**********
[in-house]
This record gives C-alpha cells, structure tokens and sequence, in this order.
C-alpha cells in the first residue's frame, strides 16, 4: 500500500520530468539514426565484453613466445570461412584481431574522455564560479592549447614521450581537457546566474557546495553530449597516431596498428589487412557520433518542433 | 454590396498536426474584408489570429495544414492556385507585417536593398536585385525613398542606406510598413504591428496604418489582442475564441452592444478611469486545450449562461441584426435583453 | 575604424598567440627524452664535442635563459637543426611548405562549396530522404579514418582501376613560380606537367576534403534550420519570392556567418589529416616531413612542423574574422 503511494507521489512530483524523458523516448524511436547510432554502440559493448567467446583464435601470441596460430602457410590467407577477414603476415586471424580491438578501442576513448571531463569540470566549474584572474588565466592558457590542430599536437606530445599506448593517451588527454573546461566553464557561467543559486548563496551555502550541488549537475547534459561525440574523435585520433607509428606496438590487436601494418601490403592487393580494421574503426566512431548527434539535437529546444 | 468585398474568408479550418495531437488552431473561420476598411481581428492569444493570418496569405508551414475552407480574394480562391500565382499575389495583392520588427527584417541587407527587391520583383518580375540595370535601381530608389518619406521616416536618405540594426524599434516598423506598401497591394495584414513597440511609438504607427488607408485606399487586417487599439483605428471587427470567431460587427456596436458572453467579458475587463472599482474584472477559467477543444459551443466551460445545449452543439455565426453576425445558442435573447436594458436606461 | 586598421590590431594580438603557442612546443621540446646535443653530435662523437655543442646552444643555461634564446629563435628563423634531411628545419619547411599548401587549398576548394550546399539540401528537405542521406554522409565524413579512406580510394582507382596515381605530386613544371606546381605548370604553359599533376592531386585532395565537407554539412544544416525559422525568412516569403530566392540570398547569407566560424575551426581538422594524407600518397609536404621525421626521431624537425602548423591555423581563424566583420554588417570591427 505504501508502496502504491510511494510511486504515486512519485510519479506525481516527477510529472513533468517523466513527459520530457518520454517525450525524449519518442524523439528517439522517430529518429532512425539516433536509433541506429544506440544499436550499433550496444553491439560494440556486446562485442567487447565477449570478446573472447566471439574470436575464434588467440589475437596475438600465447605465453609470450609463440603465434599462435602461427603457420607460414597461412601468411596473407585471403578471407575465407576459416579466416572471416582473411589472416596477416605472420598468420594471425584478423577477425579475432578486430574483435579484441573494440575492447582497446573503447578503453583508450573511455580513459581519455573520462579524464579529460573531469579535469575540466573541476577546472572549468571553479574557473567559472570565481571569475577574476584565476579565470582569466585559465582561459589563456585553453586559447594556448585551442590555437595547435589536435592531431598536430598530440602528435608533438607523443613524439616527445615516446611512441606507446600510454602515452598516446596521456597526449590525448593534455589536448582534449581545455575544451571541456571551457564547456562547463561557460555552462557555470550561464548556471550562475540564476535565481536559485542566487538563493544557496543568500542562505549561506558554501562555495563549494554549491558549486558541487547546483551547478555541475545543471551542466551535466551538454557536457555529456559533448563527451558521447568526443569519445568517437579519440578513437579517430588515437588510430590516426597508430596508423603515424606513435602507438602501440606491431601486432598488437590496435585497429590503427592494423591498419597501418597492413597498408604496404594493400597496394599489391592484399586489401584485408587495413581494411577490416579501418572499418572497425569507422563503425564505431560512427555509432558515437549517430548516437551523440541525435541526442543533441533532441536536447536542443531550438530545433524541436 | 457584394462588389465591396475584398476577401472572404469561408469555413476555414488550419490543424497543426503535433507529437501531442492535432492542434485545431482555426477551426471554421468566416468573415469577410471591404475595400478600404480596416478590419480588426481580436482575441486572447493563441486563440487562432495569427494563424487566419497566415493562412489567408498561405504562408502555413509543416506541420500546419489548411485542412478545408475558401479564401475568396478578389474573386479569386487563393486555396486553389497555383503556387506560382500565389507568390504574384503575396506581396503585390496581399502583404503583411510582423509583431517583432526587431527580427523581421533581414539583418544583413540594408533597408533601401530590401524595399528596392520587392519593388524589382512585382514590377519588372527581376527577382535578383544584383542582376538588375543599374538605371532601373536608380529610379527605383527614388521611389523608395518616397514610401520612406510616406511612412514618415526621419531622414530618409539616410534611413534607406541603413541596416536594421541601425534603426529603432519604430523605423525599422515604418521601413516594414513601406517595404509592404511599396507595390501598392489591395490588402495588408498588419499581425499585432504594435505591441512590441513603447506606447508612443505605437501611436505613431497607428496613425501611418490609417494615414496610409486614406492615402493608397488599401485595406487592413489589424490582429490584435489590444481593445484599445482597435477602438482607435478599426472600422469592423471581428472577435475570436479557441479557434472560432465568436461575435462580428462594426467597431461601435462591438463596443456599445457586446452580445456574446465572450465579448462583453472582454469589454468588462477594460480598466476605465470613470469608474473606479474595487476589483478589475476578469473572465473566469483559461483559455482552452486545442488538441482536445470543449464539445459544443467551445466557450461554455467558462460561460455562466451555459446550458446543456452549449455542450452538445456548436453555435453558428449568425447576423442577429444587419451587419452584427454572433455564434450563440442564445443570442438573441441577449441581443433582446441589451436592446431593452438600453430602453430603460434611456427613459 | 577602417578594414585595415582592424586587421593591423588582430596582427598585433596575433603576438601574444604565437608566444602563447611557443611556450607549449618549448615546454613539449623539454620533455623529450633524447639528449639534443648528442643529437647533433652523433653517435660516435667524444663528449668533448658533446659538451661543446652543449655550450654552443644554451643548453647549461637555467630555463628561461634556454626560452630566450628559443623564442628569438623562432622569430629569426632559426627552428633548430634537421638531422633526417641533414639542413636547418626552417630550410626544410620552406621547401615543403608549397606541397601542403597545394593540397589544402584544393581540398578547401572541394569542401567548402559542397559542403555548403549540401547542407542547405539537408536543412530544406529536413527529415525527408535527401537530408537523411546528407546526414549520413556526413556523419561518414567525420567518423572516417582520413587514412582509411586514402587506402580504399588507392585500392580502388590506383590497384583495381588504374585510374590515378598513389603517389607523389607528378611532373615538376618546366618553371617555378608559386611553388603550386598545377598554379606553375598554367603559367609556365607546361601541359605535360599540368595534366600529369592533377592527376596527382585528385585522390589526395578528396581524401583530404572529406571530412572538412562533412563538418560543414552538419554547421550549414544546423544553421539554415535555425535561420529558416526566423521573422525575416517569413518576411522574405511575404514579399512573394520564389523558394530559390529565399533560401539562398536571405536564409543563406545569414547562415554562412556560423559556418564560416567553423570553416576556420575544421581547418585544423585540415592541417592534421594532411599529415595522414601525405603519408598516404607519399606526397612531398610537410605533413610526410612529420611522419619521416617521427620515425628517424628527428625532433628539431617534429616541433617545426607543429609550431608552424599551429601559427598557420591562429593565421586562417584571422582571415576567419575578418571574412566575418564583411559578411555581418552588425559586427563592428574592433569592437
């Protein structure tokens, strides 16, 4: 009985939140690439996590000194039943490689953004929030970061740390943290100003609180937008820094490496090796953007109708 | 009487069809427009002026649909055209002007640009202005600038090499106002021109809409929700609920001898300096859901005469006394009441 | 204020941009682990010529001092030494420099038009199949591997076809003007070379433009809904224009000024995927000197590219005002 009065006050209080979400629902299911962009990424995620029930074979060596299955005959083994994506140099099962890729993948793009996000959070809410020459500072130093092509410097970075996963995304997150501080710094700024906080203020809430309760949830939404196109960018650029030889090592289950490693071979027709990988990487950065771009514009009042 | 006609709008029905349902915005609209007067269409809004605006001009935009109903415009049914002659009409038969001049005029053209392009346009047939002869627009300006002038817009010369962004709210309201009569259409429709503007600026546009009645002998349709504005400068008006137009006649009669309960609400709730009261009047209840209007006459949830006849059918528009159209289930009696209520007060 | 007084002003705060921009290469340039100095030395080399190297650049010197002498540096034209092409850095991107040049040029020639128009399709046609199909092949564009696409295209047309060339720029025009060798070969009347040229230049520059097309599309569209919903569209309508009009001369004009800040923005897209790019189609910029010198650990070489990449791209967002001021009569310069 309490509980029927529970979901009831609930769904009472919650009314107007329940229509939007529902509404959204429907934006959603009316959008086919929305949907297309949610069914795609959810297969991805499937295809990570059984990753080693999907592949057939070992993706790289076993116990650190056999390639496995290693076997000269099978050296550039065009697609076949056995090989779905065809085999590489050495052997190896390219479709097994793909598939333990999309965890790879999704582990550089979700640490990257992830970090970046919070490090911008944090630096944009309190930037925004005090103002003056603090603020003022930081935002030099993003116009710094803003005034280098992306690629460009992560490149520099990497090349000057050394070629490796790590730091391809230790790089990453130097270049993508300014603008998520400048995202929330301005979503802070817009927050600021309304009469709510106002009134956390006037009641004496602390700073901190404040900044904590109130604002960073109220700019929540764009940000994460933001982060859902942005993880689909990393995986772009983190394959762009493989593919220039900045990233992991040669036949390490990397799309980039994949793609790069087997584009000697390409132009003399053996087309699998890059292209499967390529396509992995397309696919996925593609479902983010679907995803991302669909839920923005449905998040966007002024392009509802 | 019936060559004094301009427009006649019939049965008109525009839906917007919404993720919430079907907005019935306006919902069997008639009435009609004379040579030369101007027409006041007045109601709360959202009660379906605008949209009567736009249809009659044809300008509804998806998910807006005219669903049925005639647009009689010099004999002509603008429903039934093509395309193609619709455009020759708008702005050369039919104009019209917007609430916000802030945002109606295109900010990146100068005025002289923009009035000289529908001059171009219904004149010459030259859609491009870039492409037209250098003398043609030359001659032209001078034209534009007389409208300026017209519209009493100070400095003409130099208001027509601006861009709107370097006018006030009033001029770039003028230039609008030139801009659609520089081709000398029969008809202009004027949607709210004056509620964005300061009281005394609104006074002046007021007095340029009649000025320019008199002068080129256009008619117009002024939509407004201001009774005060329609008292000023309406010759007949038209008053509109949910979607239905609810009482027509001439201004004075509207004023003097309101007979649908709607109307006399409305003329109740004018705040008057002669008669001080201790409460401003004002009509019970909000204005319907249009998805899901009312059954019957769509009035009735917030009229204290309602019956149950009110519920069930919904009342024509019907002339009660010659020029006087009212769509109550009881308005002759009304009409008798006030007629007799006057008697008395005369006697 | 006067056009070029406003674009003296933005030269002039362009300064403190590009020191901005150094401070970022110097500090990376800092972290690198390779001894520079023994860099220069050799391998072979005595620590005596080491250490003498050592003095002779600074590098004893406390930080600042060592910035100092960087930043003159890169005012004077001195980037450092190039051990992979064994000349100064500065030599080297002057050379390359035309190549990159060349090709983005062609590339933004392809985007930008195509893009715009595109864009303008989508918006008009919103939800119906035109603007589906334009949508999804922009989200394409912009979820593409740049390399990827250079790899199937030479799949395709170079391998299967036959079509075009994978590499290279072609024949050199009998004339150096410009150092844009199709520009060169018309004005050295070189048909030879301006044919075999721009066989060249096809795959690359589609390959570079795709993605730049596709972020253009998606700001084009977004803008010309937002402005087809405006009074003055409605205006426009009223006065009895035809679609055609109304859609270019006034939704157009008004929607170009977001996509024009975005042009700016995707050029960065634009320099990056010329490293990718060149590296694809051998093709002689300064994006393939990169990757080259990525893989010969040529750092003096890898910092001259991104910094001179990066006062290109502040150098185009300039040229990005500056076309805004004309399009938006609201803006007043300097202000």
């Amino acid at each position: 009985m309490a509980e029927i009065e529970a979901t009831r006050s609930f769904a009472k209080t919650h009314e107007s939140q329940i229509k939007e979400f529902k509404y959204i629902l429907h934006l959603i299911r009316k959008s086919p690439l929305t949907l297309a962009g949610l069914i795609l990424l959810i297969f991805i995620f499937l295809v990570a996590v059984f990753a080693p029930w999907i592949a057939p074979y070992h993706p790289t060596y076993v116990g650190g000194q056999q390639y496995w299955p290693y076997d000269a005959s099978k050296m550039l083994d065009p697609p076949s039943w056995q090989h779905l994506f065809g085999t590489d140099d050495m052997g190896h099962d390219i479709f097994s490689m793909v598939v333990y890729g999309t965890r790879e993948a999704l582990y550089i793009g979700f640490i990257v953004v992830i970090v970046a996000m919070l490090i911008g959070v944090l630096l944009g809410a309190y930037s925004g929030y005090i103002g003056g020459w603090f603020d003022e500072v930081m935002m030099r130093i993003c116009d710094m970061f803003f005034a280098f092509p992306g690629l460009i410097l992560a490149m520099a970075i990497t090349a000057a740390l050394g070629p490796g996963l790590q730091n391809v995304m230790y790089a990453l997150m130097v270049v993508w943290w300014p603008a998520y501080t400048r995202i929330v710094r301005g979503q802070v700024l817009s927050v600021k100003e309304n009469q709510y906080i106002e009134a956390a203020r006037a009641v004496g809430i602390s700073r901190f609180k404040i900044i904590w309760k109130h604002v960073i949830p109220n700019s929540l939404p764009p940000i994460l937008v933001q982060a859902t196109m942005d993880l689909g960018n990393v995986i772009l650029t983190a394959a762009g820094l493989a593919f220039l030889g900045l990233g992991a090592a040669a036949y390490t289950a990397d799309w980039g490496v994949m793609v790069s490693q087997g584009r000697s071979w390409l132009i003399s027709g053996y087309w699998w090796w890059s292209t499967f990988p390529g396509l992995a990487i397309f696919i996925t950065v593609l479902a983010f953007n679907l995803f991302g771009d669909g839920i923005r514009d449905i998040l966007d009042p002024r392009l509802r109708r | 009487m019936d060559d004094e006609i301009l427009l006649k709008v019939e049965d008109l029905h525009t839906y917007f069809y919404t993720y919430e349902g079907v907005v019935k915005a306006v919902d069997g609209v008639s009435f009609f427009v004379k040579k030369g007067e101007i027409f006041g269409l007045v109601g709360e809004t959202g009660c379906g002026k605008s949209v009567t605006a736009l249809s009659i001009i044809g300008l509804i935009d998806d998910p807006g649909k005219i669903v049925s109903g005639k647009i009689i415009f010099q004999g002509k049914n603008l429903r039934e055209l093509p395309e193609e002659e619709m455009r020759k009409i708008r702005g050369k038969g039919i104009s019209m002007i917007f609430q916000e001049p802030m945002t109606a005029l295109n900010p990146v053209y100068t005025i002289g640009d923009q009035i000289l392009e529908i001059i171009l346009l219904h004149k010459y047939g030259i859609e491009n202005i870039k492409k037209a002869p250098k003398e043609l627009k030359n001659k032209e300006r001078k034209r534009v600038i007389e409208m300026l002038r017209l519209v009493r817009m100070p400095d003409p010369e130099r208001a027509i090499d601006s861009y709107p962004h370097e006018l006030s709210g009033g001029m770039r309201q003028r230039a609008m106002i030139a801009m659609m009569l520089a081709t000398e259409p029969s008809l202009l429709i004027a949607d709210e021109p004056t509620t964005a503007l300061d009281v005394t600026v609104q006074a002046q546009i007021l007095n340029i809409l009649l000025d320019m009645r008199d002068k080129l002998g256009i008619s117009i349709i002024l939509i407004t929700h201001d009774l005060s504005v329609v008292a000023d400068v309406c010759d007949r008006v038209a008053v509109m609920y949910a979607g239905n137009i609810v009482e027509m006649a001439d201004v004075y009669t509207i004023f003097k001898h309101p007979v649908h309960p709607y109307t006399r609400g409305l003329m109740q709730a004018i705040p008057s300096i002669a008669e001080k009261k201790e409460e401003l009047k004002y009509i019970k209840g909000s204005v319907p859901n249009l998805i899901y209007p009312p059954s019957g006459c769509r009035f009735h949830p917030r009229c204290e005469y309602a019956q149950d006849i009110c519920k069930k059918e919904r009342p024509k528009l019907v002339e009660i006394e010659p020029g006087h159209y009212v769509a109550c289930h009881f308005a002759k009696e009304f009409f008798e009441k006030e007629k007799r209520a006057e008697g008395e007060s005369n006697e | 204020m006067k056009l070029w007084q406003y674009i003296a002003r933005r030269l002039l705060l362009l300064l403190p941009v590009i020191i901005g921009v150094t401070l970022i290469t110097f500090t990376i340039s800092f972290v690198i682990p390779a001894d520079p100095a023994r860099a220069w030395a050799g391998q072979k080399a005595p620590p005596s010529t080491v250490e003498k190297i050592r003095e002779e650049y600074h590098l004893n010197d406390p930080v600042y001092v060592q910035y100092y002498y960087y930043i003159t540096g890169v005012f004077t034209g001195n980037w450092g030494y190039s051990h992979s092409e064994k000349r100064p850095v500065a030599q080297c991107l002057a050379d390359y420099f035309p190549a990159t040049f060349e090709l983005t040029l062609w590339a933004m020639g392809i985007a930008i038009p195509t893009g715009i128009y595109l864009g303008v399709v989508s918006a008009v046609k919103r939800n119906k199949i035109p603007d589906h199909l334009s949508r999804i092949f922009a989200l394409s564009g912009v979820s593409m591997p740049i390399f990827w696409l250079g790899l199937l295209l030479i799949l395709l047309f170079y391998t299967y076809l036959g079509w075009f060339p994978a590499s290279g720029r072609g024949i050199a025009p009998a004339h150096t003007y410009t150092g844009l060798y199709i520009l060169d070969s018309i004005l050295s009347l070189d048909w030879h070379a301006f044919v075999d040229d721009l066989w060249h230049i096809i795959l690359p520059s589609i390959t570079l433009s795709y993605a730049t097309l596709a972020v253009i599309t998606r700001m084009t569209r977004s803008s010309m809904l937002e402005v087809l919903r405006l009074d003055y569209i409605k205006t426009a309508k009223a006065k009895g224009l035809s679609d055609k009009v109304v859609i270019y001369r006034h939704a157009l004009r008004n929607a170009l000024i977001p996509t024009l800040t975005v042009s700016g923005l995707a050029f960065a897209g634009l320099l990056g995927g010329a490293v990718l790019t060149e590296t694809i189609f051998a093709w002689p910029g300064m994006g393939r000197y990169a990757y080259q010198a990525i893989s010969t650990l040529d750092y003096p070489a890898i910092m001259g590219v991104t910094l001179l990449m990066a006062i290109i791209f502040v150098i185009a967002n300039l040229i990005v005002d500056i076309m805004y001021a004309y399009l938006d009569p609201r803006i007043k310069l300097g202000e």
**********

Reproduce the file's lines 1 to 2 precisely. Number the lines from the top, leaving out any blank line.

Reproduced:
[in-house]
This record gives C-alpha cells, structure tokens and sequence, in this order.